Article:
Step 3. How to Find Your First Client
There are different ways to find your first client and editorial illustration jobs: send your portfolio to illustration agencies, publishing houses, or simply write to people directly. As a first step, it's a good idea to make a mailing list and contact your real friends who could help. Word of mouth can sometimes bear good fruit.
"My first client was a small Moscow-based magazine, they somehow found me online. My first job was an article about weird types of sports. I drew one-page illustration, they paid me $50."Professional illustrator Denis Zilber
There are some differences between working with a publishing house (magazine/website etc.) directly and working through an illustration agency. With an illustration agency, you could work with different clients in different themes, but working with a publishing house directly means working in the same style with the same team of editors and art director.
"For my fortune, it is/was common in my university to work with real clients, although I studied communication design I always tried to incorporate illustrations in my projects."Professional illustrator Sua Balac
Prepare an email list to whom you will send your email with your portfolio. Always use your correspondent's name and personalize your message. Nobody likes impersonal mass emails. Be polite and friendly. Finding your first job is not a quick process, but effort and perseverance will definitely lead you to success.
Another way to find a client is to attend specialized events and communicate personally with representatives of publishers and magazines. It is a good practice to have a printed version of your portfolio with you so that you can quickly present yourself. Don't forget about business cards with your name, phone number, email address, and a link to your portfolio.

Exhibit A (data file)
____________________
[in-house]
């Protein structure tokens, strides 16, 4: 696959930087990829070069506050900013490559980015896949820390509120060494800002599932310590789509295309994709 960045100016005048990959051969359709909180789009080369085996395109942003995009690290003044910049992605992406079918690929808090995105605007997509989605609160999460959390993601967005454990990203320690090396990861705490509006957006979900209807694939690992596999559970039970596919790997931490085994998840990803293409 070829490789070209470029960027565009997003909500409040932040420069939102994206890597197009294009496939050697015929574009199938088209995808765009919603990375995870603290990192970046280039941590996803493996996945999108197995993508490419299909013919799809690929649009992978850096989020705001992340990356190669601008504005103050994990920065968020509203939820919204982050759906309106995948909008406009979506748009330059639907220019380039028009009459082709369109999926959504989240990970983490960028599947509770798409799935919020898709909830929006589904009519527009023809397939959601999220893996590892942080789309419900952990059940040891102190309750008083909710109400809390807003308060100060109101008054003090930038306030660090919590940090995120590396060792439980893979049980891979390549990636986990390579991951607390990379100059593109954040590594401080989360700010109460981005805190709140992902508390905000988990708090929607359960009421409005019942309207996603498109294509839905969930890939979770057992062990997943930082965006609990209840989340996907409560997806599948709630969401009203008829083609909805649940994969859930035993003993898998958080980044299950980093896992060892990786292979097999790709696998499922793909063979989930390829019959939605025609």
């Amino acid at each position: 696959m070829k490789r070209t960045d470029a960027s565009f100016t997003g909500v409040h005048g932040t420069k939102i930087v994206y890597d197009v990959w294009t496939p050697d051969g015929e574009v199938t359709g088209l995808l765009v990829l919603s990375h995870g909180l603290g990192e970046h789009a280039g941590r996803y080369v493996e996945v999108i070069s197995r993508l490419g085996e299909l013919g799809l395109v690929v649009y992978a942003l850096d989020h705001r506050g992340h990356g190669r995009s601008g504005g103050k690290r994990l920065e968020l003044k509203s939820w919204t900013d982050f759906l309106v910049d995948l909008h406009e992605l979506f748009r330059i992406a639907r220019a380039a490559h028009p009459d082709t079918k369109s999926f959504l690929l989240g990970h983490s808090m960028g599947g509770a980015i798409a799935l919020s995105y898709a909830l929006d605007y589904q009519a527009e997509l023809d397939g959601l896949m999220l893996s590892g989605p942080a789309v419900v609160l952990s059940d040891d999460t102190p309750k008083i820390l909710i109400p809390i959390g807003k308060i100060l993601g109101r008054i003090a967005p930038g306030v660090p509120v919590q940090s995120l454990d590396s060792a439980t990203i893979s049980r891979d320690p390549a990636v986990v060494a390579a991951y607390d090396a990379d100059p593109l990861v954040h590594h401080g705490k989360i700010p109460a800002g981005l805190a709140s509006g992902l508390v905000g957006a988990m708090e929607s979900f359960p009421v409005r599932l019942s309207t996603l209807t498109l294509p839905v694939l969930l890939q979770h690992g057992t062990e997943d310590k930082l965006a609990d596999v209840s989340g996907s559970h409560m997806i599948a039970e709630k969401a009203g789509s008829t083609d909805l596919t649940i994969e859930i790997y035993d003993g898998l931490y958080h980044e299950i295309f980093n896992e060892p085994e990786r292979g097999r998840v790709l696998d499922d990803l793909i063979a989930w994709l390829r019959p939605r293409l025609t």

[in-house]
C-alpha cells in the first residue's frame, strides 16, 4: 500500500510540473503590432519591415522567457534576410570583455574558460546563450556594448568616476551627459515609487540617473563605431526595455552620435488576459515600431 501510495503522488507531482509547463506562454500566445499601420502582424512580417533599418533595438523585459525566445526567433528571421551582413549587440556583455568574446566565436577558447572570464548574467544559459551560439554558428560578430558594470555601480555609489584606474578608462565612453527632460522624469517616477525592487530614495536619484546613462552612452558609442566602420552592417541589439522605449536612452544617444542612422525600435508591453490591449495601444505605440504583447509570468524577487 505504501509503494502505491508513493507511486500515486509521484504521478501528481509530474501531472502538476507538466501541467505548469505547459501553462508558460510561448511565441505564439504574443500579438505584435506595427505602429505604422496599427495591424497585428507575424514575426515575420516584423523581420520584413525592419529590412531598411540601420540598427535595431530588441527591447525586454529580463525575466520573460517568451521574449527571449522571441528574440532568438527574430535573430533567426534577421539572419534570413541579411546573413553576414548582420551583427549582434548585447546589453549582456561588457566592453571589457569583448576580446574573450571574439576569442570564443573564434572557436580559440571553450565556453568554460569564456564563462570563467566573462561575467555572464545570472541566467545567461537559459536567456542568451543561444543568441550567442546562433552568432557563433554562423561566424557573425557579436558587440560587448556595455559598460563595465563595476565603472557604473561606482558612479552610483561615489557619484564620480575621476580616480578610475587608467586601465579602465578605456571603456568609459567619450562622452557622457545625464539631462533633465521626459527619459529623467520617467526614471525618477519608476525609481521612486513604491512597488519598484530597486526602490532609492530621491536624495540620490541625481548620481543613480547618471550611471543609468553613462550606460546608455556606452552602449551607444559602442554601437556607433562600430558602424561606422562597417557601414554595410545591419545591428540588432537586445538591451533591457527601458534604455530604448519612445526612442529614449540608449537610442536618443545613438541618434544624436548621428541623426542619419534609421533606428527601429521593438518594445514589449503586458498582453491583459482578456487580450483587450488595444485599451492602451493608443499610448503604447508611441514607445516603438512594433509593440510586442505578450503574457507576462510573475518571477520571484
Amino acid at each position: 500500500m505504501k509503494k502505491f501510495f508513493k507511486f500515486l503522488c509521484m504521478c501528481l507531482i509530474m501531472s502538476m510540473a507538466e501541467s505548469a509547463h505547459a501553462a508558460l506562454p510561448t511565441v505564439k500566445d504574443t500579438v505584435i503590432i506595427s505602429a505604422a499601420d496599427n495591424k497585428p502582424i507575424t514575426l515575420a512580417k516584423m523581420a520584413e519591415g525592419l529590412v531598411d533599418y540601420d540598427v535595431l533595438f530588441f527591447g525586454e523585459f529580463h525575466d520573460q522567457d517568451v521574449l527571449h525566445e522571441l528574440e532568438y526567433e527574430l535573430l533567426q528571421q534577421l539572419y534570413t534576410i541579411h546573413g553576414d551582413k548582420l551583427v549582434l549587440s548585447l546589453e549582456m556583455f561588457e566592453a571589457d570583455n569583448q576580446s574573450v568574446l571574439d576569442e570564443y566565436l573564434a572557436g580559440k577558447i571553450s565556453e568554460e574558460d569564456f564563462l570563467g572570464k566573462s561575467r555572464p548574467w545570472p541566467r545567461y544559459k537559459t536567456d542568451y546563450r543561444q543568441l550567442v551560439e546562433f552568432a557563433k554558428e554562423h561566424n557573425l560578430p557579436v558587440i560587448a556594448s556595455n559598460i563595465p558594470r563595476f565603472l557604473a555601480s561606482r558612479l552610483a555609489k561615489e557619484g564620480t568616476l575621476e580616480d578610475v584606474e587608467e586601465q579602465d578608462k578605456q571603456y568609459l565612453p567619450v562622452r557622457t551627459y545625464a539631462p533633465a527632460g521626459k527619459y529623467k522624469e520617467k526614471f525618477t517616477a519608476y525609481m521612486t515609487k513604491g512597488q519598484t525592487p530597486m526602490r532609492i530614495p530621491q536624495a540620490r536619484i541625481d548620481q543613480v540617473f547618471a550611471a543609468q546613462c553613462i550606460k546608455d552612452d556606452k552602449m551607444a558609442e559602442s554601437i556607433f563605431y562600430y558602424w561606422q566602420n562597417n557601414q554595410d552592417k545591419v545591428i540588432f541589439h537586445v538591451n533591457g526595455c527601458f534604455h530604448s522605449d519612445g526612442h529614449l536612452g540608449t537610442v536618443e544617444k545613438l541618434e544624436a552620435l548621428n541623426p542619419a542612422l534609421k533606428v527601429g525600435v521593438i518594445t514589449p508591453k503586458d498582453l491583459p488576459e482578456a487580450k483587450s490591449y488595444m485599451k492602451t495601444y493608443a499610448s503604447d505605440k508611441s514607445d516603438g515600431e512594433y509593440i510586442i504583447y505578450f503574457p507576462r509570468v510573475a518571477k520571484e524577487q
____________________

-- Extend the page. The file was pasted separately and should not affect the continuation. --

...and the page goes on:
"One of the first client, or the most important project that we were able to do, was the French Film Festival of Malaga. They wanted to change the festival image and they gave us a chance to create a world through illustration."Illustration Studio Estudio Santa Rita
4. A Little More About Editorial Illustration
Now you know a little more about the features of editorial illustration, how to find your first client, how to create an illustrator's portfolio, and how to become an editorial illustrator. In this editorial illustration tutorial, we talked about all these topics and found out what an editorial illustration is and how to get into editorial illustration.
We asked successful editorial illustrators for advice for beginners, and this is what they told us:
"Create, learn, take visual references from those artists that inspire you. Feel free to create - but never copy - and always follow your own instinct."Illustration Studio Estudio Santa Rita
"This should not be an empty phrase, but it is important to like what you do, to be able to stick with it for a longer time, until it makes an impact."Professional illustrator Sua Balac
"While working on your illustration, don’t stick with your very first idea. It’s usually the most banal and obvious one. Put it aside, think harder, come up with few more and then get back to the first one if it still seems good to you."Professional illustrator Denis Zilber
"I will pass the advice I kept in mind when I was creating my first portfolio - Create work that suits your taste and gives you fun - do not put artworks in your portfolio only because it might give you an opportunity to work on projects that you are not passionate about. If you create stuff with passion and joy it will benefit your artworks for sure." Kacper Swat, professional editorial illustrator
Editorial illustration differs from other types of illustration. It requires greater involvement in the text, constant work with art directors and clients directly, and strict adherence to deadlines.
This type of illustration can open up new themes and ideas for you because you never know what text you will find next. This is an inspiring profession, through which you can learn a lot of new things from different fields. Editorial illustration jobs may differ greatly from one another, but professionalism and quality are required everywhere.
Many thanks to the illustrators who took time from their busy schedules to answer my questions and share their working lives with us. You can check out more from each of them at the links below:
Want to learn more about illustration and graphic design? Check out our other tutorials and articles! I'm absolutely sure that you will find the perfect tutorial for improving your skills.